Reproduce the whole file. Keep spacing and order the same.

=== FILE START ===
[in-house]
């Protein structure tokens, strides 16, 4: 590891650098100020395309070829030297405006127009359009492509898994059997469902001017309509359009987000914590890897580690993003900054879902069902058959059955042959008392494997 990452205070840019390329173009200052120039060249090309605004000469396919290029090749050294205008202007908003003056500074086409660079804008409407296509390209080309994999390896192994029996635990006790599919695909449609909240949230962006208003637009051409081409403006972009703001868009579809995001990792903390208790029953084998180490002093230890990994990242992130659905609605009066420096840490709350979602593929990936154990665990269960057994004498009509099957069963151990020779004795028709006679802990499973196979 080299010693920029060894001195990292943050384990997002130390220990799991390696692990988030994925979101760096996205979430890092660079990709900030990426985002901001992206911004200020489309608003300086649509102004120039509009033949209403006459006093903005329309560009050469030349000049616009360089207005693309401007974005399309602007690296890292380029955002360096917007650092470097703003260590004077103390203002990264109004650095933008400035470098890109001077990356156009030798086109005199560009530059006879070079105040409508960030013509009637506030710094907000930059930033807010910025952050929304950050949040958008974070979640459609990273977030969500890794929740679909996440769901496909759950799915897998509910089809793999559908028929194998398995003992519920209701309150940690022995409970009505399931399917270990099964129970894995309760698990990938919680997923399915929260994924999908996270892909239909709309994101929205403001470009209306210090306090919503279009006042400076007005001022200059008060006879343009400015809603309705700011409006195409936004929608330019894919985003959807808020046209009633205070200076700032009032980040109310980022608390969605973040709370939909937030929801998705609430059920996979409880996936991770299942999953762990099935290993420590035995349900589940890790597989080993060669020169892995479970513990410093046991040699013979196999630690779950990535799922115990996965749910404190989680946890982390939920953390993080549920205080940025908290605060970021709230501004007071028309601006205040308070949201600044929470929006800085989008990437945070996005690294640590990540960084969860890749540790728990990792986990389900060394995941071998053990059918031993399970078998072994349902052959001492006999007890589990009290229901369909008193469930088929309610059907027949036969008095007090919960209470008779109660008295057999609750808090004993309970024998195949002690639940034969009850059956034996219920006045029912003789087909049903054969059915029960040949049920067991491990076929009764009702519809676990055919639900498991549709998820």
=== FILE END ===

[in-house]
């Protein structure tokens, strides 16, 4: 590891650098100020395309070829030297405006127009359009492509898994059997469902001017309509359009987000914590890897580690993003900054879902069902058959059955042959008392494997 990452205070840019390329173009200052120039060249090309605004000469396919290029090749050294205008202007908003003056500074086409660079804008409407296509390209080309994999390896192994029996635990006790599919695909449609909240949230962006208003637009051409081409403006972009703001868009579809995001990792903390208790029953084998180490002093230890990994990242992130659905609605009066420096840490709350979602593929990936154990665990269960057994004498009509099957069963151990020779004795028709006679802990499973196979 080299010693920029060894001195990292943050384990997002130390220990799991390696692990988030994925979101760096996205979430890092660079990709900030990426985002901001992206911004200020489309608003300086649509102004120039509009033949209403006459006093903005329309560009050469030349000049616009360089207005693309401007974005399309602007690296890292380029955002360096917007650092470097703003260590004077103390203002990264109004650095933008400035470098890109001077990356156009030798086109005199560009530059006879070079105040409508960030013509009637506030710094907000930059930033807010910025952050929304950050949040958008974070979640459609990273977030969500890794929740679909996440769901496909759950799915897998509910089809793999559908028929194998398995003992519920209701309150940690022995409970009505399931399917270990099964129970894995309760698990990938919680997923399915929260994924999908996270892909239909709309994101929205403001470009209306210090306090919503279009006042400076007005001022200059008060006879343009400015809603309705700011409006195409936004929608330019894919985003959807808020046209009633205070200076700032009032980040109310980022608390969605973040709370939909937030929801998705609430059920996979409880996936991770299942999953762990099935290993420590035995349900589940890790597989080993060669020169892995479970513990410093046991040699013979196999630690779950990535799922115990996965749910404190989680946890982390939920953390993080549920205080940025908290605060970021709230501004007071028309601006205040308070949201600044929470929006800085989008990437945070996005690294640590990540960084969860890749540790728990990792986990389900060394995941071998053990059918031993399970078998072994349902052959001492006999007890589990009290229901369909008193469930088929309610059907027949036969008095007090919960209470008779109660008295057999609750808090004993309970024998195949002690639940034969009850059956034996219920006045029912003789087909049903054969059915029960040949049920067991491990076929009764009702519809676990055919639900498991549709998820």